The Republican governor and St. Louis' Democratic circuit attorney, both just a little more than a year into their offices, certainly are political opposites. But a growing number of GOP lawmakers on Friday were questioning whether Greitens can continue to effectively lead while facing the indictment.
The indictment - handed down by a grand jury and stemming from an investigation launched by Circuit Attorney Kim Gardner - alleges that Greitens took a compromising photo of a woman without her consent and transmitted the image to a computer. Greitens has admitted being unfaithful to his wife before he won election as governor but has denied criminal wrongdoing and has insisted that the affair with his former hairdresser was consensual. His attorney filed a motion to dismiss the indictment.
Greitens claims the criminal case is politically motivated.
"The people of Missouri deserve better than a reckless liberal prosecutor who uses her office to score political points," Greitens said in a statement Thursday.
Gardner didn't respond, but her spokeswoman Susan Ryan said the prosecutor "will not be playing political games during this process."
"These personal attacks, while disappointing, will not distract her from her duty to serve justice and the citizens of this community," Ryan said Friday.
While the state Republican Party was still supporting Greitens, some lawmakers, including some Republicans, were calling on him to resign or face legislative impeachment proceedings.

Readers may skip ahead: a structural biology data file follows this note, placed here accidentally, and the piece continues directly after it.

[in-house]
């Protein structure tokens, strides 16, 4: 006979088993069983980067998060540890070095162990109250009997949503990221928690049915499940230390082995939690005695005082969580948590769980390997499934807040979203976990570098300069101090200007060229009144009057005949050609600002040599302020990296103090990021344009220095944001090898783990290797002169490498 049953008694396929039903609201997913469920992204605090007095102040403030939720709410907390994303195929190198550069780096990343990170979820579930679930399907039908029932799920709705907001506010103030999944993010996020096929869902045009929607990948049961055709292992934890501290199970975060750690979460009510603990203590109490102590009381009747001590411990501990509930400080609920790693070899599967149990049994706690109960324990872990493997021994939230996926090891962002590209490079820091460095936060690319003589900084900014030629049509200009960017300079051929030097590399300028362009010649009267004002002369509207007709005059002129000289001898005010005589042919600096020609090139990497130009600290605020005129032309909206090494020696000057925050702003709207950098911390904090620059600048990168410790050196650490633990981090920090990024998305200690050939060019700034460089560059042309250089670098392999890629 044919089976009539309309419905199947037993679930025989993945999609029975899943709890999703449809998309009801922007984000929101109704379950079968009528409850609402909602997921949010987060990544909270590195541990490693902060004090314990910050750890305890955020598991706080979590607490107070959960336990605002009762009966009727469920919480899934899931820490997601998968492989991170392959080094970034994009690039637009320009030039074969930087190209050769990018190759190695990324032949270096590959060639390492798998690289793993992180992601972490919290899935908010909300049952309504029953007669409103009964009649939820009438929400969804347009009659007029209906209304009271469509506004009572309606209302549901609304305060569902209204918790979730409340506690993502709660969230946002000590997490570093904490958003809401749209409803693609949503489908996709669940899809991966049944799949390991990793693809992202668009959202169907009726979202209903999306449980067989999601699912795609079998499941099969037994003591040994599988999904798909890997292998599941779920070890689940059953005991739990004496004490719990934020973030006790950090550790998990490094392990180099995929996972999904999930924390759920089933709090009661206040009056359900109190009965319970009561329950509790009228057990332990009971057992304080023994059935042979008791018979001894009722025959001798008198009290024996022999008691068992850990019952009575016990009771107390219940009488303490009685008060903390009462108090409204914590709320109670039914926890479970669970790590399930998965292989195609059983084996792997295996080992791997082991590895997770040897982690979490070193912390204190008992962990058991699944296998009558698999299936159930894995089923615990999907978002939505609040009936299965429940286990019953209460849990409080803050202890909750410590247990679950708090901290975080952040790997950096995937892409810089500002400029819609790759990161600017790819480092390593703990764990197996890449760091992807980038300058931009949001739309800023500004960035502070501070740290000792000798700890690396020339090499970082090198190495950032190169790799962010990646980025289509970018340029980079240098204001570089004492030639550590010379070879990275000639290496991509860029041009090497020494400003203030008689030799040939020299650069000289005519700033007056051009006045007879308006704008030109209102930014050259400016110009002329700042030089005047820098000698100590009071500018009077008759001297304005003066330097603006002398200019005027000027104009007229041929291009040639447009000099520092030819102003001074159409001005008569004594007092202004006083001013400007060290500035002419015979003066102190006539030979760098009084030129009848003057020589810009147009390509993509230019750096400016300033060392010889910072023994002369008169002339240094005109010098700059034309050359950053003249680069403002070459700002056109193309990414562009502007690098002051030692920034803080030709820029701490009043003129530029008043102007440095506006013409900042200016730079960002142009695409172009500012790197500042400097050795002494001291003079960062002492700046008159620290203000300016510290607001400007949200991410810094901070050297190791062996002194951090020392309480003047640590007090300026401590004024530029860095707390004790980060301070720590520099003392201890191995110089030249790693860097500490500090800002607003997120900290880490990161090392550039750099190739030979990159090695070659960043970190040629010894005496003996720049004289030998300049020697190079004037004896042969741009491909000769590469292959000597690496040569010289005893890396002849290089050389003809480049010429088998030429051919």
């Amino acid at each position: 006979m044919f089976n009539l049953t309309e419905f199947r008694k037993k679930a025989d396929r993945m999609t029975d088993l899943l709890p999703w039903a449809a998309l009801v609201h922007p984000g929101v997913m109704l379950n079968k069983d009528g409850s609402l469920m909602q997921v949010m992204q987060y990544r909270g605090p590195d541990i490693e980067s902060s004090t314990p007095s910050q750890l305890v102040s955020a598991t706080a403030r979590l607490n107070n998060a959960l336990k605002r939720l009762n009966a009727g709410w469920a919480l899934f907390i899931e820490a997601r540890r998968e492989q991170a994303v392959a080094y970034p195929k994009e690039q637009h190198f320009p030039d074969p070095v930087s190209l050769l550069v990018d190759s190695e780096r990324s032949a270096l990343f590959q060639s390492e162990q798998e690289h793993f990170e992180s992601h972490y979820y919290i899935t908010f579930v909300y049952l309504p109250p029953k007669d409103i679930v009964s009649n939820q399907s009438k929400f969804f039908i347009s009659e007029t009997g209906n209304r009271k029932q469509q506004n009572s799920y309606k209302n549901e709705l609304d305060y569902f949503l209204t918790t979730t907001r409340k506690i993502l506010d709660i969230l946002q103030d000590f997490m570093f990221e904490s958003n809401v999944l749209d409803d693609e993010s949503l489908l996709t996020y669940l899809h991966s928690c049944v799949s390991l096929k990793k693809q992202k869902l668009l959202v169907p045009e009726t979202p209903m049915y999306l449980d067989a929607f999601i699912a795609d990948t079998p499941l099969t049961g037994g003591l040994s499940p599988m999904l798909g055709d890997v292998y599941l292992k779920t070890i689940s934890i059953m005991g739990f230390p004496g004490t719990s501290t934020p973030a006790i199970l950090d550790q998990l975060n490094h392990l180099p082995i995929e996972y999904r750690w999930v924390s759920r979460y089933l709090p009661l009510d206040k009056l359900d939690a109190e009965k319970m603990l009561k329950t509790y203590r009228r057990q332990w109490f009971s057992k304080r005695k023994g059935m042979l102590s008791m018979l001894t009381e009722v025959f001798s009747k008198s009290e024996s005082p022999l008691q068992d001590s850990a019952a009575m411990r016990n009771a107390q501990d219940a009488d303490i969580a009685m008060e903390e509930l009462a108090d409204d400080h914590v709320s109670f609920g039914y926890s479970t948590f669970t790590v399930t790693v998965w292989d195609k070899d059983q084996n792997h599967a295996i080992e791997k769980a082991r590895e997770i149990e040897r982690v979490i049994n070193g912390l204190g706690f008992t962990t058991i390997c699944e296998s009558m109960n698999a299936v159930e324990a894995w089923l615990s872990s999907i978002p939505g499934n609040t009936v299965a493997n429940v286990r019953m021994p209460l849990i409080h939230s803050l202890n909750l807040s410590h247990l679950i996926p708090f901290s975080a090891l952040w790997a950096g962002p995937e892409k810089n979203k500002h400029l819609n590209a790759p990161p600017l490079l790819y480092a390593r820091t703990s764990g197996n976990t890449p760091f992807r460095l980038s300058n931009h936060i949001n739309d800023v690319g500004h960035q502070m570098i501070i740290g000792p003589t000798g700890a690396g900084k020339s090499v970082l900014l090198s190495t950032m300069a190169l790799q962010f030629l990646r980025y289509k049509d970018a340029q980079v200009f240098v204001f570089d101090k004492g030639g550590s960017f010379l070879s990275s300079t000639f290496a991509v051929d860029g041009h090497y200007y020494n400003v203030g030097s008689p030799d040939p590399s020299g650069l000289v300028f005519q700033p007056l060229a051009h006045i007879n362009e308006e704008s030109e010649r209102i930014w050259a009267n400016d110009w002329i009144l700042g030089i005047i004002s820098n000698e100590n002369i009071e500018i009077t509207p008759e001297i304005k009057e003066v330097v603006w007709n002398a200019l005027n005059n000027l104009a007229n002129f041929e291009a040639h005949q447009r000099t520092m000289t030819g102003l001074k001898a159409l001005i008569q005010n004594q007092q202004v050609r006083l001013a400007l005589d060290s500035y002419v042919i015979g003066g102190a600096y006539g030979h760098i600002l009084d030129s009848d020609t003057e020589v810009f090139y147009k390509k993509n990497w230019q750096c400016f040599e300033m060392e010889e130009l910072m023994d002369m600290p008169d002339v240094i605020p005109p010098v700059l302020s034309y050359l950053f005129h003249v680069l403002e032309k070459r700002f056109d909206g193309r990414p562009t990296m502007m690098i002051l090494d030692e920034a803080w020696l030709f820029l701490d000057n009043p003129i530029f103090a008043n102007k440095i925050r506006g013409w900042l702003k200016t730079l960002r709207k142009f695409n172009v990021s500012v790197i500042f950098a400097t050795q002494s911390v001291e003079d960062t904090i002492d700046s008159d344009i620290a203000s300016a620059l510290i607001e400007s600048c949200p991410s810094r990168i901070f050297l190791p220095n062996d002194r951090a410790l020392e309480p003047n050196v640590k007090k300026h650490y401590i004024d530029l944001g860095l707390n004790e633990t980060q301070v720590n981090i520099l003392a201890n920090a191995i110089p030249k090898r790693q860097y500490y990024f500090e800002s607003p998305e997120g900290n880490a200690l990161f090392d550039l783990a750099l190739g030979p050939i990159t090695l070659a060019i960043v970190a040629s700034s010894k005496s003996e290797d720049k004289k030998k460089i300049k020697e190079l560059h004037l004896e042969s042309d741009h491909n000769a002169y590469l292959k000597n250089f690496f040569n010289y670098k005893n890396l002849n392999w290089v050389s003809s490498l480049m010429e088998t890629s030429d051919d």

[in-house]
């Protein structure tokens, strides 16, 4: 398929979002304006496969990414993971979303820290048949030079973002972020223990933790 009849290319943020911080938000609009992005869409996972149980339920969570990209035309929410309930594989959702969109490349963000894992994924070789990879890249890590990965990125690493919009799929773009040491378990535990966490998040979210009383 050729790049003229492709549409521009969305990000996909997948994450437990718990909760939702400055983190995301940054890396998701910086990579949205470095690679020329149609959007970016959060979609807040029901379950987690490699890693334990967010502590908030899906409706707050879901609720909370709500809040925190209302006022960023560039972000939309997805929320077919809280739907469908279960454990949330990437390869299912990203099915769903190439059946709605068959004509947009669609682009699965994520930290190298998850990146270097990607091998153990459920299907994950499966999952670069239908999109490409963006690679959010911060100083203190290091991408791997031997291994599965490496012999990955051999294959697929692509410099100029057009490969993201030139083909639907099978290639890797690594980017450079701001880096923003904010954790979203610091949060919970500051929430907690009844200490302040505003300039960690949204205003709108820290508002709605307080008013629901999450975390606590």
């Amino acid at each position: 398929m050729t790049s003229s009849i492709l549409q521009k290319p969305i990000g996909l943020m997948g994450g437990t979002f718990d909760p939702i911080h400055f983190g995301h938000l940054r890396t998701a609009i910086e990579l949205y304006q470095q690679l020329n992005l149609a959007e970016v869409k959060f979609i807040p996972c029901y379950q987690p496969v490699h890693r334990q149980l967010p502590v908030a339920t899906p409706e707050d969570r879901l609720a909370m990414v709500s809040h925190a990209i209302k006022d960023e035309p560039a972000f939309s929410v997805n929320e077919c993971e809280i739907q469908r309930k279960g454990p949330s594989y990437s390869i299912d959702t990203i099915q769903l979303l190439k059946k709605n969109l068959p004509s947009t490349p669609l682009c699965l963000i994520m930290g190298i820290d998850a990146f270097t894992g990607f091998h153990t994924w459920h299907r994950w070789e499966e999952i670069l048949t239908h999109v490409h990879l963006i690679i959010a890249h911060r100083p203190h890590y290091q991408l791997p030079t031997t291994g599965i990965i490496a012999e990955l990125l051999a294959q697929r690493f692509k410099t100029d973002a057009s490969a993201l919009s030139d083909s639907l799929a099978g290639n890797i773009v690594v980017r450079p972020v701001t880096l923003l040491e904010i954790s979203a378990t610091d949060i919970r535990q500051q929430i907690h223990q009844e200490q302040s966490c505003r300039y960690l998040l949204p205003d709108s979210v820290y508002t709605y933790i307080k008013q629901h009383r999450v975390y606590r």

"In the wake of the grand jury criminal indictment, and with legal proceedings to come, I cannot see how he could effectively perform the duties of his office, let alone to lead with the kind of moral authority needed to make a positive impact," said Sen. Kevin Corlew, of Kansas City, one of at least four Republicans who were newly calling for Greitens' resignation.
Senate Majority Leader Mike Kehoe, a Republican from Jefferson City, said the indictment "causes me to question whether the governor has the ability to effectively lead the state going forward," but he stopped short of calling for Greitens' resignation.
Other Republicans remained reserved in their judgment but expressed support for a legislative investigation into Greitens announced Thursday by GOP House leaders. An investigation is a necessary first step before an impeachment proceeding but does not necessarily lead to one.
Former Missouri Supreme Court Chief Justice Mike Wolff said it's up to the House to decide whether a state official can be impeached for conduct that occurred before he took office.
The only statewide Missouri official to be convicted, impeached and ousted from office was Democratic Secretary of State Judy Moriarty in 1994. She was convicted of a misdemeanor for backdating her son's candidacy paperwork for a state House seat, then later impeached by the House and removed by the state Supreme Court.
The prosecutor pursuing the case against Greitens was once a Missouri House member herself, serving two terms starting in 2012. Gardner came to politics after serving as a prosecutor in the circuit attorney's office under her predecessor, Jennifer Joyce, from 2005 to 2010.
Missouri Republican Party executive director Sam Cooper called the indictment of Greitens a "political hit job."